4 Waterbucks or a 4 headed mythical creature

4 Waterbucks or a 4 headed mythical creature?

Samango Monkey

Samango Monkey

Vervet Monkey

Vervet Monkey

After a long stint in the hide we decided to stop up in Cape Vidal to hang out at the beach for a bit.  On the drive up we spotted a huge animal on the hillside.  At first we thought might be a hippo traveling one of the many paths between watering holes, but as we got closer we could slowly make out the shape of a Rhino.  I could hardly believe my eyes at first, a Black Rhino.  We sat and watched it graze and slowly disappear over the hill.  Cape Vidal itself wasn’t anything special, but it did have a really nice beach, which would’ve been great for swimming had the weather been in our favor.   The pines along the coast were filled with curious Vervet Monkeys.  The area is also home to the much less frequently seen Samango Monkeys who showed there face all to briefly when we saw one up in a tree.  Tired but not wanting fritter away our precious time on the coast we opted to take the grasslands road on the way back to St. Lucia instead of the quicker paved main road.  This is a decision we would soon be very grateful for.  About 3km into the drive we found ourselves in an all to familiar situation face to face with a Rhino.  This time though it was two Black Rhinos and their little one.  I had unknowingly driven into what could possibly become a very hairy situation.  We were on a one-way road, with swampy wetlands on either side, not enough room to turn around even if we needed to.  We approached very slowly and held our distance at around 300-400 ft. and just watched and waited for the Rhinos to give us a hint of their intentions.  At first they seemed very wary of us, and stared for a good long time while keeping their calf close between them.  We sat hearts pounding with trepidation and excitement as they slowly went back to grazing and meandered to the west giving us a view most people can only see on nature shows of two rhinos and their calf.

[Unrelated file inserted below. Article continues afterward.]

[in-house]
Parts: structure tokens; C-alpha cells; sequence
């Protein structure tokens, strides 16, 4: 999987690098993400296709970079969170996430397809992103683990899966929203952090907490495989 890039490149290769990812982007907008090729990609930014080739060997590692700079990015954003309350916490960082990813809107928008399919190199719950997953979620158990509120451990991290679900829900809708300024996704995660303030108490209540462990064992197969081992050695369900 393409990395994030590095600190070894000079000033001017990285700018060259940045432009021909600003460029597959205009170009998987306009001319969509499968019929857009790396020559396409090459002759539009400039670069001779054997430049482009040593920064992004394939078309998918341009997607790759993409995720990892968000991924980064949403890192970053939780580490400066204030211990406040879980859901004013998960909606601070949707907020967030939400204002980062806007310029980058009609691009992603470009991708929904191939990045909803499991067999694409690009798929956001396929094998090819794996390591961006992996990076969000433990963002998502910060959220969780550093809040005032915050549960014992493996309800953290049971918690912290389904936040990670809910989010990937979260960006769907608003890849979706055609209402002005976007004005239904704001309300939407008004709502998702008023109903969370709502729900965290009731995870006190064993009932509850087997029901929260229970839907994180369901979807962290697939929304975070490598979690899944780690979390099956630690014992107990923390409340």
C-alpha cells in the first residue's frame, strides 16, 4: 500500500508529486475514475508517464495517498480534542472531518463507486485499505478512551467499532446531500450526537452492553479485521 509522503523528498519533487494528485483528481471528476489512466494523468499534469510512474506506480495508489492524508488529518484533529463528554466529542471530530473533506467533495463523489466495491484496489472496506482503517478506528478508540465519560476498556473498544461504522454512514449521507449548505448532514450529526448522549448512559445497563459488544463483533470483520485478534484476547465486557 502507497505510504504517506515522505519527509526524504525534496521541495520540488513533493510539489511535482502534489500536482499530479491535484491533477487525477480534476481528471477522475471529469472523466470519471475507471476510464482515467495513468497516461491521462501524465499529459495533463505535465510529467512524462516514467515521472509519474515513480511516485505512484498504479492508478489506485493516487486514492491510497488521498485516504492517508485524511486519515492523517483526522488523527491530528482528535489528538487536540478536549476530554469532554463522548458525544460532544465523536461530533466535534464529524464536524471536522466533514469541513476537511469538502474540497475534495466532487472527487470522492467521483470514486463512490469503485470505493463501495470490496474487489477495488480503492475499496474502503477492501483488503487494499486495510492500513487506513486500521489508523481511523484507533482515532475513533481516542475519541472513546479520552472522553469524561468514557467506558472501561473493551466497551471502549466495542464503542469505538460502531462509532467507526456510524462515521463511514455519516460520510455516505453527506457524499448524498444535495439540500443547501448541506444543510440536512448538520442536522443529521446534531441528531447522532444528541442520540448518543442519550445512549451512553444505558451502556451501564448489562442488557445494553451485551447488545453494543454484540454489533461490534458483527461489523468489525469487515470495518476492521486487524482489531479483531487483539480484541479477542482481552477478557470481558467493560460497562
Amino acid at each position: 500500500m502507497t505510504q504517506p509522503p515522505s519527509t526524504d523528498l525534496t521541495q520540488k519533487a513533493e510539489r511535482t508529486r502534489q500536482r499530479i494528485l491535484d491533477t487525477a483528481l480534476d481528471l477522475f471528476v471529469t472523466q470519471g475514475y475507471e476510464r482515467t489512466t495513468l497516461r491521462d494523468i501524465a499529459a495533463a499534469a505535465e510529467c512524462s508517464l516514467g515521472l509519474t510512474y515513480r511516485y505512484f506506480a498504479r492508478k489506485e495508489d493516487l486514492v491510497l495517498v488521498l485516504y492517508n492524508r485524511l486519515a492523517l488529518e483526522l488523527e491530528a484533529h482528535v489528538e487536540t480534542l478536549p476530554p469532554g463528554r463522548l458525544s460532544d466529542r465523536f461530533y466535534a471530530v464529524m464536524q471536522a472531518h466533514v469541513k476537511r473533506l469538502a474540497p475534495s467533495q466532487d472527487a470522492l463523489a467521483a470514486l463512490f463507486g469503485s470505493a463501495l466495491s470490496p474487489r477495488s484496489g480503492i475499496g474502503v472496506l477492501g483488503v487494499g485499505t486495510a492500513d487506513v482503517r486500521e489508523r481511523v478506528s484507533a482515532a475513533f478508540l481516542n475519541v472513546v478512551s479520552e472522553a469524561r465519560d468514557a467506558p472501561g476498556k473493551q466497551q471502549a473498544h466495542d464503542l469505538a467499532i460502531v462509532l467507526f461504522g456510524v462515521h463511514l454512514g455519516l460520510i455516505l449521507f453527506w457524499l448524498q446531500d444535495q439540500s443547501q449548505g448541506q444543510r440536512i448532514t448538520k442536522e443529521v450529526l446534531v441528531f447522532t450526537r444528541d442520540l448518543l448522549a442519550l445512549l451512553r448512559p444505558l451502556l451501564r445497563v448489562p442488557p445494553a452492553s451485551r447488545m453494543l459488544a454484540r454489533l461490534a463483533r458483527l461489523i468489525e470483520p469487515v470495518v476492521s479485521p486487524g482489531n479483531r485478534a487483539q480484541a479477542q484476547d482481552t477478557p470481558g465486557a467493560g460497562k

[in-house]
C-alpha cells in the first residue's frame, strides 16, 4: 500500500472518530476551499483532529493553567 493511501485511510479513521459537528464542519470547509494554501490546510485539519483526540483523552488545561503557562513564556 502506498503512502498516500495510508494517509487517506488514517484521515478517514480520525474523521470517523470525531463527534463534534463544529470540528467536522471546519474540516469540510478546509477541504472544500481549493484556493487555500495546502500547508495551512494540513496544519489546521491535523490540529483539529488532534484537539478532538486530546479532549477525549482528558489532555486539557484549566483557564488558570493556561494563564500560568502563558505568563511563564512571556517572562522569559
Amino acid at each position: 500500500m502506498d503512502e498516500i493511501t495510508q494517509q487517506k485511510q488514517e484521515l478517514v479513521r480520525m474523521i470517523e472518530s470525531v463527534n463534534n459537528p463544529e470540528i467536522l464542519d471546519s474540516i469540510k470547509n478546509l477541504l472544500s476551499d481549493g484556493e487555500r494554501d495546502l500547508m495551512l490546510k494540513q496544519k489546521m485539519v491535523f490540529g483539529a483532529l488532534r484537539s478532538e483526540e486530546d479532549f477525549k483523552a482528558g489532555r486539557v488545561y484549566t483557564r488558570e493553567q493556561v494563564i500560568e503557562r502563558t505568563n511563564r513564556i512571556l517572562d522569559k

Black Rhinoceros Roadblock

Black Rhinoceros Roadblock

Black Rhino and Calf

Black Rhino and Calf

Black Rhino

Black Rhino

Vervet Monkey in the pines (Photo by Sarah)

Vervet Monkey in the pines (Photo by Sarah)

The herds of Zebra, Wildebeest, and Buffalo on the way back paled in comparison, but only added to capping off another solid day.  We arrived back in town and bought a pineapple, a bag of about 20 passion fruits, and 4 avocados for 30R ($4.25) and called it a night while we planned the next days excursion into Swaziland.

Zebra and the red sand dunes (Photo by Sarah)

Zebra and the red sand dunes (Photo by Sarah)

Taking a page from Mowgli and the Jungle Book (Photo by Sarah)

Taking a page from Mowgli and the Jungle Book (Photo by Sarah)

Sarah and the Processionary Caterpillars longer then her

Sarah and the Processionary Caterpillars longer then her

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VII: Graaf-Reinet & Camdeboo National Park

May 31st: Graaf-Reinet, South Africa & Camdeboo National Park